Wednesday, November 4, 2009

3 Secret Agent

TITLE: THE HARLEN WITCHES: RELUCTANT ACCEPTANCE
GENRE: Young Adult Fantasy

Lulled by the words being read aloud in her English class, Brissa Harlen lay back in her seat and let her gaze wander outside, towards the tree line at the end of the field. She stared, sleepy and beginning to dream, unconsciously admiring the brilliant colors of the leaves that were already beginning to change. Her mind slipped outside the bounds of the classroom, to her family’s forest, away from all the drudgery of school.

She didn’t mind her English class in particular. Actually, it was one of her favorites, but the late morning warmth, combined with the gorgeous colors that called to her, was making the day impossible to bear.

In her mind, she began to mix her colors to imitate a particular shade of amber glowing from one of the trees when her attention was very subtly, but steadily, engaged by a slight shimmering that kept growing, until it morphed into a group of gorgeous butterflies fluttering together, almost in formation. She sat up in her seat, trying to get a clear view of the butterflies. Pale green and gauzy, infinitely delicate. Brissa was overwhelmed by a sudden desire to run outside and play amongst them, whirling around in a dance. She saw herself, in the woods, her long black hair blowing softly in the wind, a long pale dress to match the butterflies, barefoot. It was completely out of a hippie handbook and the image was comical enough that she laughed out loud, abruptly interrupting the reading that the whole class had been intently listening to.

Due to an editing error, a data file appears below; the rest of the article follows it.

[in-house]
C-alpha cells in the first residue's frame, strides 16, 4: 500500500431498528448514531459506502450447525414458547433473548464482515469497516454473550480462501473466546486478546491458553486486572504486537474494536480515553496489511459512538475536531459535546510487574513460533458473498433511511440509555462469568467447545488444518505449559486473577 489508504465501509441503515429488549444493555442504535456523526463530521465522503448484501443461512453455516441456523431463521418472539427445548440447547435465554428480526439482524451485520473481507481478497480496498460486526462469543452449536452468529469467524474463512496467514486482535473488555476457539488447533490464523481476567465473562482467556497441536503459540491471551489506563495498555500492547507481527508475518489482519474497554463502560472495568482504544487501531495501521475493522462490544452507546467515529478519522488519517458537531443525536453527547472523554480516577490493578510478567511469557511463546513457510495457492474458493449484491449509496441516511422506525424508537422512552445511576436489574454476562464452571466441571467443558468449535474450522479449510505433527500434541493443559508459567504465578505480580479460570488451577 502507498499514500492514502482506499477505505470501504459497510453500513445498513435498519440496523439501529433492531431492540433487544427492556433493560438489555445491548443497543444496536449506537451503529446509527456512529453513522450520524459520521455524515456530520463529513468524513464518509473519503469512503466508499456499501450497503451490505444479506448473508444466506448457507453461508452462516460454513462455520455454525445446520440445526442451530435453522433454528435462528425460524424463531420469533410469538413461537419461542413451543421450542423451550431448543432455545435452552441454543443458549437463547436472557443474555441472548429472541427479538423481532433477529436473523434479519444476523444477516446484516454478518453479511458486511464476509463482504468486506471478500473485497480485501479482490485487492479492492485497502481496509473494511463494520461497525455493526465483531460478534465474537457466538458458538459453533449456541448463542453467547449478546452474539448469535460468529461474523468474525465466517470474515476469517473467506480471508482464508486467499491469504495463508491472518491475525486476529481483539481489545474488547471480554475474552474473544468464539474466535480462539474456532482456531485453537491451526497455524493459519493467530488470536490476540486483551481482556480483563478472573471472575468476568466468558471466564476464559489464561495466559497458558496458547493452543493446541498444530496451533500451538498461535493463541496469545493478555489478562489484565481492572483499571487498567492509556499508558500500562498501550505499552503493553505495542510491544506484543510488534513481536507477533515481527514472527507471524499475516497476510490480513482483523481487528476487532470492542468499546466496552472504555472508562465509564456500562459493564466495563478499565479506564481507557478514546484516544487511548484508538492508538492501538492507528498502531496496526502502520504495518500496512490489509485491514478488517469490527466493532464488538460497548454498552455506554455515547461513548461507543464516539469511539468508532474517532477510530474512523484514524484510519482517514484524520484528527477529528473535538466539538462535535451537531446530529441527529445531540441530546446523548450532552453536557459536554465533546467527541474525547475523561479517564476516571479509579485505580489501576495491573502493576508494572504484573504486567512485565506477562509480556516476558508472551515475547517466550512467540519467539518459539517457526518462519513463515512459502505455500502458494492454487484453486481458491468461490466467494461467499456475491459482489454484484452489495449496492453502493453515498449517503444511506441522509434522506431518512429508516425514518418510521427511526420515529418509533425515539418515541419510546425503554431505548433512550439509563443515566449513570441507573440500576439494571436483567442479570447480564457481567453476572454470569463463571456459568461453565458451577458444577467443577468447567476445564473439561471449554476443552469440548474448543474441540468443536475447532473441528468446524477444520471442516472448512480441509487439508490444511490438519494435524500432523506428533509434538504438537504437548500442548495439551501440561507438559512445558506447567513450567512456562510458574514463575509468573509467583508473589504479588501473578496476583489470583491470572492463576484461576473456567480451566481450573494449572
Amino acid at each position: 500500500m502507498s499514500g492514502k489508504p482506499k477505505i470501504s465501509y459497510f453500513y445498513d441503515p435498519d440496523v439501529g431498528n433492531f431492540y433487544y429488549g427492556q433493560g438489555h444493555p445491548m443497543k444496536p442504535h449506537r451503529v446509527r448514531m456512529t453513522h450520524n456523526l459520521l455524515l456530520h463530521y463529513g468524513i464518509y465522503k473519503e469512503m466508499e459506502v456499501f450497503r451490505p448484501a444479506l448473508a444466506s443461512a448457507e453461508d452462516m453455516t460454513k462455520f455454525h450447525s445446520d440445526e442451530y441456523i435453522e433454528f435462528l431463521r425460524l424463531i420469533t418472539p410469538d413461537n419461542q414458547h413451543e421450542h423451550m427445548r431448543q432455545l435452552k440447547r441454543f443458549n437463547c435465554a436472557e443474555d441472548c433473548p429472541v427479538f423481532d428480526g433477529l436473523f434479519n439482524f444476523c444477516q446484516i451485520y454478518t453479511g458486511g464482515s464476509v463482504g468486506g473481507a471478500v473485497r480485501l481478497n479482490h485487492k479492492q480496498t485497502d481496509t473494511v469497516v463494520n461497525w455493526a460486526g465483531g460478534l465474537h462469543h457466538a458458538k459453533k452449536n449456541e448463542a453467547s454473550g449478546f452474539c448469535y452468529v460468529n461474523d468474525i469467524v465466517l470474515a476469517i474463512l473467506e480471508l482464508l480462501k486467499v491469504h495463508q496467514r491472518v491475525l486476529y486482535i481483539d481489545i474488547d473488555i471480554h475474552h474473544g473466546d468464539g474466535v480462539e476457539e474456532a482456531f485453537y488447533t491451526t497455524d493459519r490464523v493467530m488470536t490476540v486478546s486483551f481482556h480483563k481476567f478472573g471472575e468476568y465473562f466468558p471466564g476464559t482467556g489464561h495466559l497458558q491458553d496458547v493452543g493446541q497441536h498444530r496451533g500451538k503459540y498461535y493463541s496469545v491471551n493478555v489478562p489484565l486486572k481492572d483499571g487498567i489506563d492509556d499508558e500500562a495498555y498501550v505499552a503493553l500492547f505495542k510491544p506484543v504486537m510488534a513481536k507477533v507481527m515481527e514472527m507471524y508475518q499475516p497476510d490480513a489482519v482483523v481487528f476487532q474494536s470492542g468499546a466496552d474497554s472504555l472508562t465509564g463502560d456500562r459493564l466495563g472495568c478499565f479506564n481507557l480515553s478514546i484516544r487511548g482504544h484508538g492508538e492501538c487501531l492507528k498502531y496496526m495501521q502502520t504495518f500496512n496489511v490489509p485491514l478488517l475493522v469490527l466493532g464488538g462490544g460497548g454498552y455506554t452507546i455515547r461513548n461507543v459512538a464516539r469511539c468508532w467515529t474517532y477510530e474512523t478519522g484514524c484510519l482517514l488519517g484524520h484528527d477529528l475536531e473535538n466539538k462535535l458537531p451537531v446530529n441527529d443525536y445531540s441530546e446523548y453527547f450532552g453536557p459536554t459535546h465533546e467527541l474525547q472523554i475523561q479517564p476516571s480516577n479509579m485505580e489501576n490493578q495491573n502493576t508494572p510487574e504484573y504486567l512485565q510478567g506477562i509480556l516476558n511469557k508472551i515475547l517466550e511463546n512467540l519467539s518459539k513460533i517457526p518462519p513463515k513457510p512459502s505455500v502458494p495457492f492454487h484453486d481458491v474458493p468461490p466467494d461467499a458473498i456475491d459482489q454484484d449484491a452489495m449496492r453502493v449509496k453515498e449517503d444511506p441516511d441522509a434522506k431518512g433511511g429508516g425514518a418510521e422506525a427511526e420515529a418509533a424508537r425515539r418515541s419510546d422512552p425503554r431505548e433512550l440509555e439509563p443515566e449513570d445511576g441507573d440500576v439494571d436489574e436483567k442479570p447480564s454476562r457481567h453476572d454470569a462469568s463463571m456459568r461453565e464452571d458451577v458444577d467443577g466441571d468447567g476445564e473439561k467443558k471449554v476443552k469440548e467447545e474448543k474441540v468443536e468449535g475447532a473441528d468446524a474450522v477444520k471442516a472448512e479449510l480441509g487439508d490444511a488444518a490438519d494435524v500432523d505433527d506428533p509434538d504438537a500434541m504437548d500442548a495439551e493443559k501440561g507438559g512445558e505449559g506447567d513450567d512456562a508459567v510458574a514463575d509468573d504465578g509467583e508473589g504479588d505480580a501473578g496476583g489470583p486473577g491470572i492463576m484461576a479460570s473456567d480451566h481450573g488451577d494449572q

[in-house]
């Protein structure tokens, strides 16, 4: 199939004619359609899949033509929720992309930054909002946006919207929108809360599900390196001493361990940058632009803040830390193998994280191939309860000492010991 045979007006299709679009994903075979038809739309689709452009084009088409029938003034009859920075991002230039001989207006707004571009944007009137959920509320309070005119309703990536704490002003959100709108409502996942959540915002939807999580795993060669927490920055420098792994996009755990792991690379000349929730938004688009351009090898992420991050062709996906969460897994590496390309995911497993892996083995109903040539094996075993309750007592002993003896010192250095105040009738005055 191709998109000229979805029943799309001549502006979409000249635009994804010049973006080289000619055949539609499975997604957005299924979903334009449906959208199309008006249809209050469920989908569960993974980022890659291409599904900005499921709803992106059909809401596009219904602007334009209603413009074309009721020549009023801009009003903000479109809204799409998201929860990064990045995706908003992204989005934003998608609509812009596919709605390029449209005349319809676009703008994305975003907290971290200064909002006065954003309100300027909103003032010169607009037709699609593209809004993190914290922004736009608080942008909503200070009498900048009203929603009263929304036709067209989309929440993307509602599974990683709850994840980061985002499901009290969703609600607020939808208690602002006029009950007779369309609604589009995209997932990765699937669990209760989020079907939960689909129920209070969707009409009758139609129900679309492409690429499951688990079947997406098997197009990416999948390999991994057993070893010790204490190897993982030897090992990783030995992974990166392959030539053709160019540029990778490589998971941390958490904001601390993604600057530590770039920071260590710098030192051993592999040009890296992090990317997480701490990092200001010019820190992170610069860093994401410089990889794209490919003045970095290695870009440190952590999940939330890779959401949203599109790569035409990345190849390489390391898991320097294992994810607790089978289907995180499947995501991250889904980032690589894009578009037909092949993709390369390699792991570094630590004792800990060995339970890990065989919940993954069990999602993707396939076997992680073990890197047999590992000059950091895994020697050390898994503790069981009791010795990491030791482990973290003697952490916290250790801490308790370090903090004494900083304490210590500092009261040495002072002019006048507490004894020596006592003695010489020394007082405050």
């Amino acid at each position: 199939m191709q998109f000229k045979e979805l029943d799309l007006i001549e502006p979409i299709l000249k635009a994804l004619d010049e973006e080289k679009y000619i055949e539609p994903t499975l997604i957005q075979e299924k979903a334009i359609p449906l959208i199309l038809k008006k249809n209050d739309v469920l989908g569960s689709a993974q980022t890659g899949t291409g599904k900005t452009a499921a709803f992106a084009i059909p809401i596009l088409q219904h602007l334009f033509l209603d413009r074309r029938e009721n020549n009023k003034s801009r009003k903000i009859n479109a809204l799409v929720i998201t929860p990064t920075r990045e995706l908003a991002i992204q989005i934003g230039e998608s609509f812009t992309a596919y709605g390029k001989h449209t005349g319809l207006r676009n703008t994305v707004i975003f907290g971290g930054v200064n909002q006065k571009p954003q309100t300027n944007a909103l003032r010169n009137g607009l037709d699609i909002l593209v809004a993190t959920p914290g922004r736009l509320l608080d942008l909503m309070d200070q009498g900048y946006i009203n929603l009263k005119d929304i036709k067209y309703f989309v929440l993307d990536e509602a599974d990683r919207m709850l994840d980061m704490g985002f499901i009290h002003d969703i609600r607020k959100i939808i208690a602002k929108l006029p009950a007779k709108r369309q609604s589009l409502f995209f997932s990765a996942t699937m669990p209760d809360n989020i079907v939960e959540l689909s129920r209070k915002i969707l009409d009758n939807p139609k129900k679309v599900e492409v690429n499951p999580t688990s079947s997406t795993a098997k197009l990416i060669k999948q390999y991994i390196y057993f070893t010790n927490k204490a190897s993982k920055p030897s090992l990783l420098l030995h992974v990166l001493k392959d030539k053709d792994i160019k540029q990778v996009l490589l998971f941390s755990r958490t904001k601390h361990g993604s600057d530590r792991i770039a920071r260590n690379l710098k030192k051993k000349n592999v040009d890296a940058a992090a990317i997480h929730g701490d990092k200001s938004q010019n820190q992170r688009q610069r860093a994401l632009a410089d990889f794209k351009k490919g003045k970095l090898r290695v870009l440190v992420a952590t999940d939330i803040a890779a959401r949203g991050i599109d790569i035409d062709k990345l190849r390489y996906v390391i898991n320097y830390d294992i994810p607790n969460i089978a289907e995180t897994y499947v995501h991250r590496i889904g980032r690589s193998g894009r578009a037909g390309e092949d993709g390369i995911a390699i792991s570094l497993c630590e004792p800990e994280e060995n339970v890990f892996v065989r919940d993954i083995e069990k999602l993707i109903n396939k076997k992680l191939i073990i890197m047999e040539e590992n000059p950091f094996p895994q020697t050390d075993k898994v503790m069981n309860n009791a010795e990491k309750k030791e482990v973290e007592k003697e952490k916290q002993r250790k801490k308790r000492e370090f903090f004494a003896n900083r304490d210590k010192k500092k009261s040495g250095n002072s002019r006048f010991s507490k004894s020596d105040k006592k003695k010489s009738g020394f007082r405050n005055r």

14 comments:

Momwoman said...

Sorry, no. The writing's fine, but daydreaming in class is just not exciting enough, and there is nothing distinctive in the character to get my attention, either. Also, not quie thrilled with the title. "Reluctant Acceptance" sounds awkward and uncomfortable, not interesting.

Claire said...

I agree with Momwoman. Sleeping and/or daydreaming in class isn't very interesting.

This first sentence of paragraph three is way too long. I didn't understand the bit about the "shade of amber."

I did like the "Hippie handbook" line.

There isn't enough here for me to connect with the character and I have no idea where this is going.

Good luck

Claire

ChristaCarol said...

The writing is good, but I do have to agree this particular scene as a starting point doesn't work, not for me anyway. I love your description, but I got confused with what exactly was happening with the glowing and the butterflies, did she do this or something else magical? Or is all just a daydream?

Liz S said...

I agree that the writing is good. I like the flow of the piece...but, again like the others, I'm not hooked. I want to dive into the action of the novel, but a daydream doesn't allow me to do that.

Questions I had: is she a painter, and that's why she daydreams the way she does? Or is she a witch and really 'mixing colors'?

Valerie Geary said...

I was also a little confused by the daydream and the butterflies. Did she make that happen? If she did that would be awesome! I'd say work with this a little more, try different beginnings that might work better and draw the reader in faster. Good luck!

Barbara said...